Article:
Energy: Level 2. You allow yourself to feel angry and become irritated. You are more critical, short-tempered and aggravated by little things.
Outcome: The meeting is awkward and uncomfortable. You check the time frequently and keep looking at the door. When a question is directed at you, you reply with a sarcastic comment. When someone says something you disagree with, you offer a valid, yet aggressive, response. Your point is made and you’re assigned the big project you wanted, but now you’re on your own. No one wants to work with you.

Same situation, with a positive energetic response instead of a negative reaction:

Response: Frustrated, but you choose to laugh it off because sometimes these things happen – it’s not personal. You now focus your energy on how to solve the problem by looking for a jacket or scarf to hide the mark, not wasting your energy on being upset. You choose to be confident and don’t call any attention to your mishap before the meeting. It’s done and in your past.
Energy: Level 5. You accept a human moment happened and you enter the meeting with confidence, knowing that what you say and do in the meeting will matter more than the stain on your shirt.
Outcome: The meeting goes incredibly well. You break the tension in the room by laughing off the human moment and segue into the challenge at hand, discussing a few possible solutions. You’re assigned the big project you wanted and have an entire team of people to help. You start brainstorming immediately.

Do you see the difference?

Being aware of your energy enables you to more efficiently manage your emotions. You can intentionally choose an energetic response that is productive that, in turn, can yield more successful results. You move out of habit reaction into thoughtful response. You have what it takes to learn from this moment to make your next moment better.

So let’s rethink that dreary Monday morning wake-up. How will you choose to start your week?

 

Consider reading The Energy Funnel Explained.

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Life’s Little Moments

By Kristin Allaben, Executive Assistant and Strategic Communications Specialist

Life is full of little moments to remember, to laugh at, to share, to take a mental picture and hope you never forget. Sure, life can present you with some incredibly frustrating situations, like:

  • You reach for the chocolate jimmies (or “sprinkles,” if you’re not from Massachusetts) and end up putting parsley flakes on your ice cream instead.
  • You spill coffee on your shirt right before a big meeting.
  • The cover on the salt shaker is loose and you end up pouring salt onto your food.
  • You pour milk in your coffee and discover it has gone bad…after you take your first sip.
  • Your 1-year old insists on feeding himself and gets applesauce all over the kitchen.

How many of these moments can you relate to?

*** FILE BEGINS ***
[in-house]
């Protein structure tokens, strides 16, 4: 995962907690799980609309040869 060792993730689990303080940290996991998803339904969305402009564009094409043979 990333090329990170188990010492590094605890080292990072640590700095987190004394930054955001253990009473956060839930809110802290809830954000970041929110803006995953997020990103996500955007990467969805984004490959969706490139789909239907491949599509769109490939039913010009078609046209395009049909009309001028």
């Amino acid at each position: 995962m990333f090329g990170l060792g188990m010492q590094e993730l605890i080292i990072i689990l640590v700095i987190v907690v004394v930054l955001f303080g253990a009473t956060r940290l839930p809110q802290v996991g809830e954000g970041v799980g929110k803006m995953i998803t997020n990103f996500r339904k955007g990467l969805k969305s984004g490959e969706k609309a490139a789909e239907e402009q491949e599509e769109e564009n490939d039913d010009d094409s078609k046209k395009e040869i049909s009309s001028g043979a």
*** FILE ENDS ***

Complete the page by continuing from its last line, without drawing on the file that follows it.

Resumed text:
These are moments that can get under your skin and, I admit, there are some days when life’s little frustrations and irritations can certainly push me over the edge. I’m human.

But I have found that what I choose to do in the next moment is what makes all the difference. It is my choice. I can let life’s little moments ruin my day, or I can choose to see the moment as a human event. It’s the difference between reacting vs. responding.

When you pour parsley flakes on your ice cream, take a picture and share with family or friends who will get a kick out of it. And if you’re really craving that ice cream, scoop the parsley out and eat the ice cream anyway.

When your 1-year old gets applesauce all over the kitchen, take a mental picture of the grin on his face and grab your phone to share a picture of the “disaster” with family. Remember, this is a learning experience for him and he’s proud of himself for getting *some* of that food in his mouth by himself. He is, in fact, just [a small] human.

Life is full of little irritating and frustrating moments – you choose if they will make or break your day. And now that you see you have the choice, why would you choose to let them break your day?

Important Questions from a Coach

  1. Imagine a “little moment” when your reaction was a negative one. How did it impact your day?
  2. Think about those you came into contact with that day – your colleagues, your kids, your friends. How did your mood/attitude impact their day?
  3. What could you have done differently in the moment that followed to change your behavior?

I frequently think of Pam and Jim’s wedding episode from The Office. In the car, on their way up to their wedding location, Pam tells Jim a relative suggests taking a mental picture during the day to ensure you don’t forget a great little moment.

So, when life’s little moments present you with something incredible, take the mental picture, especially when those little moments require a deeper look to find that incredible component to remember.

 

Consider reading Catch and Release.